Acorn Squash… With Vermont FLAIR

It is fall, I’m told in many parts of the country. Here in Florida I don’t see much of this change of season unless I take a semi- spontaneous trip a little further north (which barely happens) but I have been told by second hand sources that we are currently in the part of the solar cycle known as autumn. To Many above the mason dixon line this means cooler weathers which mean it is time to harvest some acorn squash.

My preparation couldn’t be simpler. Take a squash and hack it in two. I used my least favorite chefs knife (this is not a job for your shinies) and tapped it through the thick skin from stem to base. Once halved I seeded it and removed as much of the slime with a large spoon until I found a wonderfully orange, firm flesh. My ingredient list is again simple, and putting it all together took such few steps even this incompetent cook couldn’t falter:

  • 1 medium sized acorn squash, firm to the touch, heavier than you would expect it to be
  • 2 tbs unsalted butter
  • 2 tsp brown sugar
  • 2 tbs maple syrup, the good stuff. Vermont’s finest shipped monthly thanks to some wonderful parents.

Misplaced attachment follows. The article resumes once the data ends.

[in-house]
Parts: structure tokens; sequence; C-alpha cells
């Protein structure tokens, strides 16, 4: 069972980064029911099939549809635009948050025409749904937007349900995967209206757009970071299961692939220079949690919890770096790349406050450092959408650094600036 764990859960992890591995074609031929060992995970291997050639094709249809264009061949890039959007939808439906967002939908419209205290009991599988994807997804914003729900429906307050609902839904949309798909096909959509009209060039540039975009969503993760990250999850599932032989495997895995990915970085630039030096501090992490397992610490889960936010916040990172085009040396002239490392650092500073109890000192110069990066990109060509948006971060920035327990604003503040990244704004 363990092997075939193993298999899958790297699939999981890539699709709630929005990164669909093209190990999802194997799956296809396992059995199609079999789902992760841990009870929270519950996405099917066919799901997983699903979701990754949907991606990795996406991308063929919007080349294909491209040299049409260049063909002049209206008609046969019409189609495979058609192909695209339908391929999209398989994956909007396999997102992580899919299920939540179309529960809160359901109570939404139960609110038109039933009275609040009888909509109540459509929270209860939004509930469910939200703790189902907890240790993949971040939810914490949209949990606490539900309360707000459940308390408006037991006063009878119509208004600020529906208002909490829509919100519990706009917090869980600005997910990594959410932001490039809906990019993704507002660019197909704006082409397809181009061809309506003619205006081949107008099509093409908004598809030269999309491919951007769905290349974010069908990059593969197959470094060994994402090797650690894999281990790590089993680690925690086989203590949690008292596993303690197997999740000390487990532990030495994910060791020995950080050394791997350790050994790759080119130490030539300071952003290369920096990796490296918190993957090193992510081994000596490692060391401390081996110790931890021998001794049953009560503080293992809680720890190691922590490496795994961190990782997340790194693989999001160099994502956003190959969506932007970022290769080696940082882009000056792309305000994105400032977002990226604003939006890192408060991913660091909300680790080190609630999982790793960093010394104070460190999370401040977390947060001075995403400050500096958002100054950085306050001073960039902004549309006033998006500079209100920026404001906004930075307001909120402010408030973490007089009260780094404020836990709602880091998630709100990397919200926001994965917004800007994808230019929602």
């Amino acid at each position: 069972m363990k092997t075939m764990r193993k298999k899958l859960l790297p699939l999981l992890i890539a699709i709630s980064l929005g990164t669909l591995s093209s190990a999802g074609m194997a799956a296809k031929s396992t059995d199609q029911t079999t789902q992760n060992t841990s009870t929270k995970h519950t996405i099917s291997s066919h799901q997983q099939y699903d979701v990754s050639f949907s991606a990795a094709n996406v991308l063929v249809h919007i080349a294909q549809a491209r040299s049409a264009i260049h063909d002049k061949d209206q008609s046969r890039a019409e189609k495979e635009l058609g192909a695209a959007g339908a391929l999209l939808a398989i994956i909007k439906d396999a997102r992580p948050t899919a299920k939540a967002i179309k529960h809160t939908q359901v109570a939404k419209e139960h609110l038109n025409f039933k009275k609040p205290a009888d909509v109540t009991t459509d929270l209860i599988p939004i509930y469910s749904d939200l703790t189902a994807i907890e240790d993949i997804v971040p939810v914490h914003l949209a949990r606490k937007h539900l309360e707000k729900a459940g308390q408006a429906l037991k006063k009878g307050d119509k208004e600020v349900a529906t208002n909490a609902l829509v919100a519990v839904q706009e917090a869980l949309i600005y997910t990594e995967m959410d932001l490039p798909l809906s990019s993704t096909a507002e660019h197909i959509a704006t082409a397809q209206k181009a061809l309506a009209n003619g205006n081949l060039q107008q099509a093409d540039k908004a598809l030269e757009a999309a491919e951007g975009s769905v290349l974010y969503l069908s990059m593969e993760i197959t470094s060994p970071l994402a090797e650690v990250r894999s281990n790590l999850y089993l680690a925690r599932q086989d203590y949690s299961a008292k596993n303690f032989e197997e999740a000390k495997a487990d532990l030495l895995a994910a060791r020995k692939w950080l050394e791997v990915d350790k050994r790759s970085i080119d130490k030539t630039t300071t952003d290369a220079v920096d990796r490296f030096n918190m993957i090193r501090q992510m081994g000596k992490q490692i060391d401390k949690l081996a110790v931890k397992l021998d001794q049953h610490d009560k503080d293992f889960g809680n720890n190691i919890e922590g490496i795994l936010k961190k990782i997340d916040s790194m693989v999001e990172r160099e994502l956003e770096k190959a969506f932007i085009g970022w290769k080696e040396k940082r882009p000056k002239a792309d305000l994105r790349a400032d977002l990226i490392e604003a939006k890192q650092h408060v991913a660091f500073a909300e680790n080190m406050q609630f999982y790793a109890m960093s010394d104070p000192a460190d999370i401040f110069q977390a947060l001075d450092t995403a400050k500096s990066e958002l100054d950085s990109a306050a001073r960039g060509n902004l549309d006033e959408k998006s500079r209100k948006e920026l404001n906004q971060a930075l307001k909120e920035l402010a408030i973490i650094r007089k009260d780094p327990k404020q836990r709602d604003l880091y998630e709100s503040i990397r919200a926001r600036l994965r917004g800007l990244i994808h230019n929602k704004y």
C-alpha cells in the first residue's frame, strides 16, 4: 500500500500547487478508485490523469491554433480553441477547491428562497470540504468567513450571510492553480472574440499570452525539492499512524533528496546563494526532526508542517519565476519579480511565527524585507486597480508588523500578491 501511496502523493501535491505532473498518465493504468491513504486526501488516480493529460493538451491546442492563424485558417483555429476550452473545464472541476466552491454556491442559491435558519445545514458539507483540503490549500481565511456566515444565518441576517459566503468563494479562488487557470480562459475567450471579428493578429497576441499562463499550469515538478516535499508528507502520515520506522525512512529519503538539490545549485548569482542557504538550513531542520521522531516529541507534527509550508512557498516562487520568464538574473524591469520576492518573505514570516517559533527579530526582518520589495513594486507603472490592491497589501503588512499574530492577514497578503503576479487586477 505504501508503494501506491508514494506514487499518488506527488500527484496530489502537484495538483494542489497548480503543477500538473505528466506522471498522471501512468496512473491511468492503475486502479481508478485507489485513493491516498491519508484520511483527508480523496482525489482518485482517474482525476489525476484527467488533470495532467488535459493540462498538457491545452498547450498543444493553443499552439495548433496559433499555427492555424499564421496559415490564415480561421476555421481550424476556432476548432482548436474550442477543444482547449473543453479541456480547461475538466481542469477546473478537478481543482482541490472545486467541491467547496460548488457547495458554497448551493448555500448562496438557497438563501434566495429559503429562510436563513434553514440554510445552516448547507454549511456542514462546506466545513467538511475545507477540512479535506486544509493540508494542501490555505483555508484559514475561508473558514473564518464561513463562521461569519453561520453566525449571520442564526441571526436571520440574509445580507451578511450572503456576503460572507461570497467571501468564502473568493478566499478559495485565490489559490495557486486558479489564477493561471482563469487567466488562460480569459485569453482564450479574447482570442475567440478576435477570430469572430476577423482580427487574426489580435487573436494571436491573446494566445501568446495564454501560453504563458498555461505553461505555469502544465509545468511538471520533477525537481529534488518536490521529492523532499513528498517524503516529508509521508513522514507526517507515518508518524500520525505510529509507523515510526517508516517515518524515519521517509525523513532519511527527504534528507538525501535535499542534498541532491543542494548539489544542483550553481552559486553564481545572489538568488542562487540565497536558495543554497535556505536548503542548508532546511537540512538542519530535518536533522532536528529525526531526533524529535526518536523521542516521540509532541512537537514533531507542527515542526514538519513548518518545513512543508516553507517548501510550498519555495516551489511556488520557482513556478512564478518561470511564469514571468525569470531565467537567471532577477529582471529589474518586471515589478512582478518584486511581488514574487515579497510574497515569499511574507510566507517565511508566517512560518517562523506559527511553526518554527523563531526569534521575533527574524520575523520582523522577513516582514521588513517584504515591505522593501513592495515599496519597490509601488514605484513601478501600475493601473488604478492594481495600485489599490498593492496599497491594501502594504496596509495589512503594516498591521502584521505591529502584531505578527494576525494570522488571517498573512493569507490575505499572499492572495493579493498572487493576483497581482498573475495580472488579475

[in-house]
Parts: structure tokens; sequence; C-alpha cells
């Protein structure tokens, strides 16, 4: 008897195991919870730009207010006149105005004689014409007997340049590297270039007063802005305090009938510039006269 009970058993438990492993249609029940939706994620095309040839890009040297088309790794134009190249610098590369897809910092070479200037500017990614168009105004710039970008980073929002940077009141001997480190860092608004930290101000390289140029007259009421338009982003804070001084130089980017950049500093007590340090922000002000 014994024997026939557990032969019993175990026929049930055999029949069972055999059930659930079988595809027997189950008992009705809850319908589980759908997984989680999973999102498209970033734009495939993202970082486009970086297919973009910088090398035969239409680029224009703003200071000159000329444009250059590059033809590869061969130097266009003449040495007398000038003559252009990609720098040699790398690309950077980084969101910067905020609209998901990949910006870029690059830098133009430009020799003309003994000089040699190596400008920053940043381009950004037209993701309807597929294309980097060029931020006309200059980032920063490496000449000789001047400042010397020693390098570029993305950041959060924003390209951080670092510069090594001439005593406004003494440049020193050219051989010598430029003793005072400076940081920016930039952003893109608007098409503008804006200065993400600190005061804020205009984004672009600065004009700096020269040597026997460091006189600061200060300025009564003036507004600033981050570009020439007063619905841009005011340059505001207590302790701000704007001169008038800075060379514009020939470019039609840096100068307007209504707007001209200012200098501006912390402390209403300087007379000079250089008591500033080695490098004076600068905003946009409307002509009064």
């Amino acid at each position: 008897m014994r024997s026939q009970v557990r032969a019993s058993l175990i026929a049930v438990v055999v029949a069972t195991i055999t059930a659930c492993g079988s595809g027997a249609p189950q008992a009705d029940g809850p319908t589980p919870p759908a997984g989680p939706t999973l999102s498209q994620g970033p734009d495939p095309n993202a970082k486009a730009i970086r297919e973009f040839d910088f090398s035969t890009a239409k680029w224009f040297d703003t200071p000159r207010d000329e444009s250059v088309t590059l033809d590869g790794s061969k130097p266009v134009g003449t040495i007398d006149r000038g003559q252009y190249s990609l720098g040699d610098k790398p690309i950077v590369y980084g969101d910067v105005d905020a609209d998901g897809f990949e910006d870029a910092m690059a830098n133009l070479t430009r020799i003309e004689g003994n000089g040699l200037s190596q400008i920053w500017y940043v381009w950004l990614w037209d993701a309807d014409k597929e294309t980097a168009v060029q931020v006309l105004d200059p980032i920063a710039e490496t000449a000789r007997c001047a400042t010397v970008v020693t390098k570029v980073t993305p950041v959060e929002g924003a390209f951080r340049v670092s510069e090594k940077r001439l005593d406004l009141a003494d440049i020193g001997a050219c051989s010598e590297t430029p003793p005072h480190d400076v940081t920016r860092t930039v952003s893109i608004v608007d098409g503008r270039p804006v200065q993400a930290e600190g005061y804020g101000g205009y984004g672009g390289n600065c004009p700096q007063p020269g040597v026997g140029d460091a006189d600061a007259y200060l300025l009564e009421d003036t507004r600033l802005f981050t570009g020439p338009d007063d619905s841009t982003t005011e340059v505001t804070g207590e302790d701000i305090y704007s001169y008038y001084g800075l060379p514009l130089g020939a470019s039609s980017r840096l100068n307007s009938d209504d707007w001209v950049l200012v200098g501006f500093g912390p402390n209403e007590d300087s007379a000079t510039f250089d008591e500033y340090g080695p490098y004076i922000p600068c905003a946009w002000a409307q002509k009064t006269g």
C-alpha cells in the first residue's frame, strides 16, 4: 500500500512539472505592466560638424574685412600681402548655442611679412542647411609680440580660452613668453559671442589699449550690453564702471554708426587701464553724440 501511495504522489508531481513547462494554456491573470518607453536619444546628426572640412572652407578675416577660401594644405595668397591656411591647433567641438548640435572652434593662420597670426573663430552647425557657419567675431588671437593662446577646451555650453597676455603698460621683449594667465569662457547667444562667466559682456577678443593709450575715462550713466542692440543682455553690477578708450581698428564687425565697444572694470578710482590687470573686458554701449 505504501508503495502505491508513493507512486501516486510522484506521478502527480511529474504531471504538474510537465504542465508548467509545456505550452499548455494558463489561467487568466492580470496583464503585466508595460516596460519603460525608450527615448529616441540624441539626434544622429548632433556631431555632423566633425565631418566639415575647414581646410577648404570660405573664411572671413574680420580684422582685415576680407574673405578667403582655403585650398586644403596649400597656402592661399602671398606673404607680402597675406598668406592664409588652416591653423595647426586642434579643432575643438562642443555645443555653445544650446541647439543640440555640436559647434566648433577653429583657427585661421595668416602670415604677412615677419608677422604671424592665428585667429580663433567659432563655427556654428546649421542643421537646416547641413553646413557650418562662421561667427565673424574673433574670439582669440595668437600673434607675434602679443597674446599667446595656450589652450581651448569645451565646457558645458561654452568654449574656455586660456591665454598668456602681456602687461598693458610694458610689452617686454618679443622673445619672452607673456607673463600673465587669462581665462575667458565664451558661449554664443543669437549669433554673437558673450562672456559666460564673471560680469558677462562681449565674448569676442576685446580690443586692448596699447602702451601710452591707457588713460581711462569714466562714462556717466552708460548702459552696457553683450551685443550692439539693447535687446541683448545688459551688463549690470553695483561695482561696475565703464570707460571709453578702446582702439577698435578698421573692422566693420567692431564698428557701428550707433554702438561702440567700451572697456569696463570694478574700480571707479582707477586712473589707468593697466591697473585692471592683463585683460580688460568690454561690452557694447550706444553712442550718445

Prehead your oven to 400. Split you ingredient list as you did the squash. I partially melted the butter and liberally rubbed all orange surfaces. Pat on brown sugar to all inside surfaces. I avoided the rim as I expected the sugar to burn that exposed. Finally, pour in the maple syrup. Dab it across as you had the brown sugar, but it will pool. All to be expected. Add about half an inch of water to a baking dish and suspend your newly coated squash over. You can do so with small ramekins, or you can use a pan that is too small to fit both halves of your squash comfortably, so they don’t actually touch the water or bottom of the pan. Mine looked like this:
Throw that in the oven for an hour to an hour and a half. I personally don’t know how long it took mine to finish, as I fell asleep(there are still four walls to the house, I promise). However much time it was it turned out better than I could have expected:
That pool of buttery maple syrup with the browning on the rim… this was so simple and so delicious. I ate it as a meal, I’m not sure how people could reserve this as a side or appetizer- it is well deserving as a centerpiece to an entire meal. I hope you try this, the only thing that you could possibly mess up is by buying a bad squash. Right now is the best time to buy one, for the best price as well. Give it a shot- I promise you will not be disappointed. Especially if you have air carried maple syrup donning every coverable surface.
Posted: November 18th, 2011
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